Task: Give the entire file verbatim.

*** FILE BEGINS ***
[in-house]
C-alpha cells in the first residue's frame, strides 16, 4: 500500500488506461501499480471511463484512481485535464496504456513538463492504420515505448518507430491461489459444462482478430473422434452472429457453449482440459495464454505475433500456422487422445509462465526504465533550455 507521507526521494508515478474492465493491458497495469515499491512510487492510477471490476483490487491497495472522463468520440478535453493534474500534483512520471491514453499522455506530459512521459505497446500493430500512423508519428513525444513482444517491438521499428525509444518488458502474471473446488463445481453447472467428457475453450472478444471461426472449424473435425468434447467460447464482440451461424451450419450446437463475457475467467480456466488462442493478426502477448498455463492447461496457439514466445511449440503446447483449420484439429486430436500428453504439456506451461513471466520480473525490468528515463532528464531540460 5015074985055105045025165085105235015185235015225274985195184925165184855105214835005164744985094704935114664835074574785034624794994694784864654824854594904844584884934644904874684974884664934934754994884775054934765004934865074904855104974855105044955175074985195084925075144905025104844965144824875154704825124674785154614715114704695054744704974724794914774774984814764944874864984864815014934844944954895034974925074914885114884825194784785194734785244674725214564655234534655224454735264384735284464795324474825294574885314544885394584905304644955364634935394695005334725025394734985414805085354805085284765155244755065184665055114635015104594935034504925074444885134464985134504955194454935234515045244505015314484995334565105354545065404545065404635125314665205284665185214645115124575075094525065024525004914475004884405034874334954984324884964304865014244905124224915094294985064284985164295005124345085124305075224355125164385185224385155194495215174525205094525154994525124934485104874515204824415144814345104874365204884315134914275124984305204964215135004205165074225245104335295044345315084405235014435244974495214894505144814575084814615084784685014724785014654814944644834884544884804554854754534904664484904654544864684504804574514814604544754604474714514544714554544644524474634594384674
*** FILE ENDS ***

[in-house]
C-alpha cells in the first residue's frame, strides 16, 4: 500500500488506461501499480471511463484512481485535464496504456513538463492504420515505448518507430491461489459444462482478430473422434452472429457453449482440459495464454505475433500456422487422445509462465526504465533550455 507521507526521494508515478474492465493491458497495469515499491512510487492510477471490476483490487491497495472522463468520440478535453493534474500534483512520471491514453499522455506530459512521459505497446500493430500512423508519428513525444513482444517491438521499428525509444518488458502474471473446488463445481453447472467428457475453450472478444471461426472449424473435425468434447467460447464482440451461424451450419450446437463475457475467467480456466488462442493478426502477448498455463492447461496457439514466445511449440503446447483449420484439429486430436500428453504439456506451461513471466520480473525490468528515463532528464531540460 5015074985055105045025165085105235015185235015225274985195184925165184855105214835005164744985094704935114664835074574785034624794994694784864654824854594904844584884934644904874684974884664934934754994884775054934765004934865074904855104974855105044955175074985195084925075144905025104844965144824875154704825124674785154614715114704695054744704974724794914774774984814764944874864984864815014934844944954895034974925074914885114884825194784785194734785244674725214564655234534655224454735264384735284464795324474825294574885314544885394584905304644955364634935394695005334725025394734985414805085354805085284765155244755065184665055114635015104594935034504925074444885134464985134504955194454935234515045244505015314484995334565105354545065404545065404635125314665205284665185214645115124575075094525065024525004914475004884405034874334954984324884964304865014244905124224915094294985064284985164295005124345085124305075224355125164385185224385155194495215174525205094525154994525124934485104874515204824415144814345104874365204884315134914275124984305204964215135004205165074225245104335295044345315084405235014435244974495214894505144814575084814615084784685014724785014654814944644834884544884804554854754534904664484904654544864684504804574514814604544754604474714514544714554544644524474634594384674